A high-profile Supreme Court decision on a disputed £85 parking charge has led to a big change to the law on liquidated changes, which could have a major bearing on construction contracts.
There has been a significant amount of press attention around a case called ParkingEye v Beavis, which involved a chip shop owner from Chelmsford.
The basic facts of this story are that Mr Beavis over-stayed by almost one hour in a car park that stipulated that parking was free for two hours, but after that a parking charge of £85 would be levied.
Mr Beavis refused to pay the parking charge and this dispute ended up being heard in the Supreme Court, together with a commercial case called Cavendish Square Holding BV v Talal El Makdessi, as both cases highlighted important legal issues in respect of the law on penalties.
From the interest generated by Mr Beavis’ case, it was evident that the topic of parking charges was certainly emotive
But it may not have been clear to the public that what was being dealt with was a liquidated damages provision and case law spanning 100 years.
As many readers will know, the law on liquidated damages was that, to be enforceable, such a provision had to represent a genuine pre-estimate of the loss the innocent party was likely to suffer.
In the negotiation of construction contracts, this would usually prompt agonising calculations by employers trying to figure out what possible losses they would incur for contractor delay and how this could be distilled into losses attributable to each section of the works or the works as a whole.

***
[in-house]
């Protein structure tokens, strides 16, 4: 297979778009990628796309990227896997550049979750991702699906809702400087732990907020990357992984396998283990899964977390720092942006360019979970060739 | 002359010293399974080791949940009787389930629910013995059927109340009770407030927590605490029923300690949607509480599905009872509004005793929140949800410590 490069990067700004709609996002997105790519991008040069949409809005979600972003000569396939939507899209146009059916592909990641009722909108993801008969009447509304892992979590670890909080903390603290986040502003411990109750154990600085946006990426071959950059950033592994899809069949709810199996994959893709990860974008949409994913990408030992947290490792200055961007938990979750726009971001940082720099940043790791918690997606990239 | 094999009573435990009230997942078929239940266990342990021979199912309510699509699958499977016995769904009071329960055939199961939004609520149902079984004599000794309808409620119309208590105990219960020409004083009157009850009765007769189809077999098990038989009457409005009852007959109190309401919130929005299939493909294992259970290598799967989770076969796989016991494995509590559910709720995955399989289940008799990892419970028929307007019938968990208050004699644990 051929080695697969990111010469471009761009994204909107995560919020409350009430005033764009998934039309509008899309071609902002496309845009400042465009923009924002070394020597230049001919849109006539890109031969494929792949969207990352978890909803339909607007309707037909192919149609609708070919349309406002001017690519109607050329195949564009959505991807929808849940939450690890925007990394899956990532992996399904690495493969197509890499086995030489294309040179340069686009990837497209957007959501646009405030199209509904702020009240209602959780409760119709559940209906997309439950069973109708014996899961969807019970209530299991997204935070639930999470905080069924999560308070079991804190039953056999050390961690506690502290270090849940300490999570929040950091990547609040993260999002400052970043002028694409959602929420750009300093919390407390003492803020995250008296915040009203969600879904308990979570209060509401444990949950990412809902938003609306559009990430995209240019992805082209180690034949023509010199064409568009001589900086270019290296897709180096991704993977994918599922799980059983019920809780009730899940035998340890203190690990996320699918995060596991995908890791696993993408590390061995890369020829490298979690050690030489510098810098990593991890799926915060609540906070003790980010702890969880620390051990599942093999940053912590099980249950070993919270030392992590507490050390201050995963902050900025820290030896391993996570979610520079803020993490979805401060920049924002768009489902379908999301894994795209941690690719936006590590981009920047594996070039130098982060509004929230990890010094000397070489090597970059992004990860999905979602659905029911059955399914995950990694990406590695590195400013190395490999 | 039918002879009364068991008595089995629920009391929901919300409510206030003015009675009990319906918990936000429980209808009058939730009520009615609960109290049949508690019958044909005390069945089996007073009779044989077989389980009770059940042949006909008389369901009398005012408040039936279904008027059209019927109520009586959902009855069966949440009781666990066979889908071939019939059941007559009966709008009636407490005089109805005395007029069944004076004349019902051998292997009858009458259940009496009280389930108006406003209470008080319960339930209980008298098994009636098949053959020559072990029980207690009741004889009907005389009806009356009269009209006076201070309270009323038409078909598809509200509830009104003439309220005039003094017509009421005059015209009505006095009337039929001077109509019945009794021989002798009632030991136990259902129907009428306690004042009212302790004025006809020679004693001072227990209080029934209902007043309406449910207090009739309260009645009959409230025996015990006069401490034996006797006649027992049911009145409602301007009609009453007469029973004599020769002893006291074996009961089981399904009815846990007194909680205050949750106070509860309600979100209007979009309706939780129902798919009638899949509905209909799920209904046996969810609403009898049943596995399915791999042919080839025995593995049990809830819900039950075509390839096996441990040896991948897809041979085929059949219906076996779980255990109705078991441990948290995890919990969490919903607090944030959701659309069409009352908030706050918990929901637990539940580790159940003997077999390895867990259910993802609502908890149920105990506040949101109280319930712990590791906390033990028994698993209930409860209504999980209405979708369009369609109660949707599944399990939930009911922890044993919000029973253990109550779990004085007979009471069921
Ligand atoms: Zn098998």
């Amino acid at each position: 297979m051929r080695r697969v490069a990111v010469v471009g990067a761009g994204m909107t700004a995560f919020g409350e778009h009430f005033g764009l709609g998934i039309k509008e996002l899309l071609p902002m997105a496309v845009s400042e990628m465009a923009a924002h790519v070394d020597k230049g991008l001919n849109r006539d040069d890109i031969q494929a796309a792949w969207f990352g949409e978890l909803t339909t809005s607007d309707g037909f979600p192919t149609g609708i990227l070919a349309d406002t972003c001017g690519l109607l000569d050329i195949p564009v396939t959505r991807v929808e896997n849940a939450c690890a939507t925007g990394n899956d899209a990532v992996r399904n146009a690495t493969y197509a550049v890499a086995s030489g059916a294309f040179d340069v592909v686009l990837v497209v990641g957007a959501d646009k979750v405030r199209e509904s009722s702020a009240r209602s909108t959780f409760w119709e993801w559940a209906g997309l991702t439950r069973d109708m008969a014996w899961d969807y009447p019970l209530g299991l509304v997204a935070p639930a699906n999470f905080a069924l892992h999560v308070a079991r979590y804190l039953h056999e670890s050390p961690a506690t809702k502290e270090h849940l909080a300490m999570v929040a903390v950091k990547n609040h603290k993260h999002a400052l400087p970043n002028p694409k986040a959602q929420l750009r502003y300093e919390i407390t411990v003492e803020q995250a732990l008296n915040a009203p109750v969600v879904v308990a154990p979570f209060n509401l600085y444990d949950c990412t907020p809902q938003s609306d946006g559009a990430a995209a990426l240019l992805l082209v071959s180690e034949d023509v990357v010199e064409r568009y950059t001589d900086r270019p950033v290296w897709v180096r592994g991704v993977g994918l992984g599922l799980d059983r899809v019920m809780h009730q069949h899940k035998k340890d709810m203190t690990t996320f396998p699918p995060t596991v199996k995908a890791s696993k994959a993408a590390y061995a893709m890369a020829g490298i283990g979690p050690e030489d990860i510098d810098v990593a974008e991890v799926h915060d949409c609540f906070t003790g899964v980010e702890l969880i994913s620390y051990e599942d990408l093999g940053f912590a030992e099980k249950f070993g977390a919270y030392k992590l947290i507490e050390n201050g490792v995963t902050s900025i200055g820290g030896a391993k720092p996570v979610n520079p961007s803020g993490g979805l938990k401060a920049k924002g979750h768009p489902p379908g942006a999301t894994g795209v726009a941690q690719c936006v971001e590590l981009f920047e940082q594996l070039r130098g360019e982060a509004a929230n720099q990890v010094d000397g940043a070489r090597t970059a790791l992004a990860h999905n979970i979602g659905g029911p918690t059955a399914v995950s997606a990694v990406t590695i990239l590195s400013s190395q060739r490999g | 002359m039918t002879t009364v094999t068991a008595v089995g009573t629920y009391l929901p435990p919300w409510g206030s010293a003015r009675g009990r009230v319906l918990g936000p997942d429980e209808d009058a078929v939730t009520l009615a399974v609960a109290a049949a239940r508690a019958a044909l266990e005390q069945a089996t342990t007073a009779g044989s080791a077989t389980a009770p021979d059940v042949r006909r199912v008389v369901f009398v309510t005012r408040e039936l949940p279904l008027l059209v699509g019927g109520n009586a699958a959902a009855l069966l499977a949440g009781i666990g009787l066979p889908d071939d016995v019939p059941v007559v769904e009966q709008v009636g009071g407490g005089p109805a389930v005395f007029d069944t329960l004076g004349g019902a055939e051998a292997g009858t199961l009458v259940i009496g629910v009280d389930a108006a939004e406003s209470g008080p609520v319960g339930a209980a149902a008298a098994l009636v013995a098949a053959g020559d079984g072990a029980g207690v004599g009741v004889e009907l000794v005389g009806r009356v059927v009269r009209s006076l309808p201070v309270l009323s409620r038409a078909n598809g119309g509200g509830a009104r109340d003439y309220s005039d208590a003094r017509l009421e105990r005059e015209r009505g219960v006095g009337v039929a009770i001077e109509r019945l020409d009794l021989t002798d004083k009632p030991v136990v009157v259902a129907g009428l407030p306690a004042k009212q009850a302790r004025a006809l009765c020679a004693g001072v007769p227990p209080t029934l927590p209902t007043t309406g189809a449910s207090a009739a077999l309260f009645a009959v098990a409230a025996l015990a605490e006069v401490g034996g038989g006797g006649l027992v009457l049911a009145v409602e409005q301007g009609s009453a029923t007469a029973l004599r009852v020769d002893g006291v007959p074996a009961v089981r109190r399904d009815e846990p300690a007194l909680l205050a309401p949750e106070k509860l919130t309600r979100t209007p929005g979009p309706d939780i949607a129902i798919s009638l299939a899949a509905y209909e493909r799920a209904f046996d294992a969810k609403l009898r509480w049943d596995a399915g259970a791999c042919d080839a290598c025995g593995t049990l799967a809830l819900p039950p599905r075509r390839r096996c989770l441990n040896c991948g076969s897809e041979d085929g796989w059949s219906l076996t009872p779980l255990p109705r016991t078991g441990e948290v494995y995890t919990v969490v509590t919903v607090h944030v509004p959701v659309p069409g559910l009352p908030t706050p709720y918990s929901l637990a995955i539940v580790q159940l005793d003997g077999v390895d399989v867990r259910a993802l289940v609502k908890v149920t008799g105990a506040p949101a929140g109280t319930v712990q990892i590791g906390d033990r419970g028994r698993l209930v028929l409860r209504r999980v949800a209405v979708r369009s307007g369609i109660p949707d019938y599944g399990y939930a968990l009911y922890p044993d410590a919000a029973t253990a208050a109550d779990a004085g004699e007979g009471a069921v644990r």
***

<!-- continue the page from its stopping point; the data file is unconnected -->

Further still, not only did the liquidated damages have to represent a genuine pre-estimate of loss, but they also had to avoid a primary or sole function of deterrence, forcing compliance with the contract.
Supreme Court decision
In Mr Beavis’s case, it was argued that as the car park was free for two hours, and his breach did not cause any loss to ParkingEye as another motorist could take his space free of charge or the space could remain empty, the clause was a penalty.
The £85 charge was precisely what we were led to believe was prohibited – a clear deterrent to breach that was unrelated to any genuine pre-estimate.
“The law on liquidated damages has significantly changed and is no longer concerned with genuine pre-estimates”
The Supreme Court considered that while the penalty rule was engaged by the lack of a genuine pre-estimate and clear deterrent intent, ParkingEye had a legitimate interest in the enforcement of the parking charge.
Those interests included those of the nearby retail outlets and the wider public who might use the car park.
Also, it was confirmed that there was no reason to suppose £85 was out of all proportion to those interests.
Change to the law
Despite the outcry from tabloid newspapers, this means that the law on liquidated damages has significantly changed and is no longer concerned with genuine pre-estimates.
Now the law is focused on whether a provision which “imposes a detriment on the contract breaker is out of all proportion to any legitimate interests of the innocent party”.
As a consequence, we can expect the development of these provisions in construction contracts to move towards including what are clear deterrents to contractors on the basis of what will be termed the “legitimate interests” of their employers.
Theresa Mohammed is a dispute resolution and litigation partner at law firm Trowers & Hamlins